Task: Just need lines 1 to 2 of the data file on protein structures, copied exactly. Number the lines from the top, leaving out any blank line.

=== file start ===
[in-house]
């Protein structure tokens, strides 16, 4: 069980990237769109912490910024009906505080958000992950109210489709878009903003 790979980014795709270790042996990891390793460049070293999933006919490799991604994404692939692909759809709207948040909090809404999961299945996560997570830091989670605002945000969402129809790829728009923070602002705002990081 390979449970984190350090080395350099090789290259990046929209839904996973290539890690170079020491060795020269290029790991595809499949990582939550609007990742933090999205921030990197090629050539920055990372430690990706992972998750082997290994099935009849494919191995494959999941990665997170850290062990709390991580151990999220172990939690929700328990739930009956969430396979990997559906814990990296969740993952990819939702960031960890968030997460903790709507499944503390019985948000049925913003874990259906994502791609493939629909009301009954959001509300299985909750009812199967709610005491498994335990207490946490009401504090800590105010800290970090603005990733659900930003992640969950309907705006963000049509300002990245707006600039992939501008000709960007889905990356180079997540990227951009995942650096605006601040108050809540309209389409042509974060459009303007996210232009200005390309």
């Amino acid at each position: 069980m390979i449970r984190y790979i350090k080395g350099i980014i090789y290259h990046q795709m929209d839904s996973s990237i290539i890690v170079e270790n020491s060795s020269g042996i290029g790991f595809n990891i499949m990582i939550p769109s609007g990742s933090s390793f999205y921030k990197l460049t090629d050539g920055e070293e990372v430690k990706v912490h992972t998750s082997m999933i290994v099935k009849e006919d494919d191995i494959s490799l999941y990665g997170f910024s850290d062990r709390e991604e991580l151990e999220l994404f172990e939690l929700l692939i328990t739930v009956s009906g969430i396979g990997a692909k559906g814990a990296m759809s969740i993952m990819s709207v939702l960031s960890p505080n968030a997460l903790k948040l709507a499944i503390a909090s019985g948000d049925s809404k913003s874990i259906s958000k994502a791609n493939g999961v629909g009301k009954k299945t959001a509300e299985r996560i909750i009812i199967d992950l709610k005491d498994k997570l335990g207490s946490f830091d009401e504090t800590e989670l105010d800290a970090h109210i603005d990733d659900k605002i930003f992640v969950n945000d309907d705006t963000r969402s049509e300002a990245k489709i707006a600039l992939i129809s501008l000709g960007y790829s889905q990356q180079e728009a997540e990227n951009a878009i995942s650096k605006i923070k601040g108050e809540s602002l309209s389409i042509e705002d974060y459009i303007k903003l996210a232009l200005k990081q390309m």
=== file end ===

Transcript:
[in-house]
């Protein structure tokens, strides 16, 4: 069980990237769109912490910024009906505080958000992950109210489709878009903003 790979980014795709270790042996990891390793460049070293999933006919490799991604994404692939692909759809709207948040909090809404999961299945996560997570830091989670605002945000969402129809790829728009923070602002705002990081 390979449970984190350090080395350099090789290259990046929209839904996973290539890690170079020491060795020269290029790991595809499949990582939550609007990742933090999205921030990197090629050539920055990372430690990706992972998750082997290994099935009849494919191995494959999941990665997170850290062990709390991580151990999220172990939690929700328990739930009956969430396979990997559906814990990296969740993952990819939702960031960890968030997460903790709507499944503390019985948000049925913003874990259906994502791609493939629909009301009954959001509300299985909750009812199967709610005491498994335990207490946490009401504090800590105010800290970090603005990733659900930003992640969950309907705006963000049509300002990245707006600039992939501008000709960007889905990356180079997540990227951009995942650096605006601040108050809540309209389409042509974060459009303007996210232009200005390309």